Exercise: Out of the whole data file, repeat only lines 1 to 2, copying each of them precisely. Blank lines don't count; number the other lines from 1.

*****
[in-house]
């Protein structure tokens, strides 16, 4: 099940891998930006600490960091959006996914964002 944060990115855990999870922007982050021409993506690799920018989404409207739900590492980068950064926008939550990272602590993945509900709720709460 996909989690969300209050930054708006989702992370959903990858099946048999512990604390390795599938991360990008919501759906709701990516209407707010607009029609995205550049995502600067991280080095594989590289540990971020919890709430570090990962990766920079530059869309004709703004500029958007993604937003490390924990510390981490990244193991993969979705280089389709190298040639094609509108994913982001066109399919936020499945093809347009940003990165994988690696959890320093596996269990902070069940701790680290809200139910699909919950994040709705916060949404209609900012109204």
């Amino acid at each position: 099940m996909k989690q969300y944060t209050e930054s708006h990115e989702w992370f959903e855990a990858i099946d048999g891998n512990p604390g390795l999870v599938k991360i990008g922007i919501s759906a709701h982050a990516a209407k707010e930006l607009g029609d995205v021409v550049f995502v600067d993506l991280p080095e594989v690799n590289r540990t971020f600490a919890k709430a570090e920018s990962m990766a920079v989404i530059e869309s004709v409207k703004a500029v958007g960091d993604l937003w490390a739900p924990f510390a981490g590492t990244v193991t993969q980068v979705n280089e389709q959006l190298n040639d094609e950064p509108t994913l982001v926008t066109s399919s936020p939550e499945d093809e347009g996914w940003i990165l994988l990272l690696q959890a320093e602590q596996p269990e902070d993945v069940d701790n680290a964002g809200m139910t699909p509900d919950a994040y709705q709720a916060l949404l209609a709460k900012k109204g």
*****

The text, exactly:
[in-house]
């Protein structure tokens, strides 16, 4: 099940891998930006600490960091959006996914964002 944060990115855990999870922007982050021409993506690799920018989404409207739900590492980068950064926008939550990272602590993945509900709720709460 996909989690969300209050930054708006989702992370959903990858099946048999512990604390390795599938991360990008919501759906709701990516209407707010607009029609995205550049995502600067991280080095594989590289540990971020919890709430570090990962990766920079530059869309004709703004500029958007993604937003490390924990510390981490990244193991993969979705280089389709190298040639094609509108994913982001066109399919936020499945093809347009940003990165994988690696959890320093596996269990902070069940701790680290809200139910699909919950994040709705916060949404209609900012109204």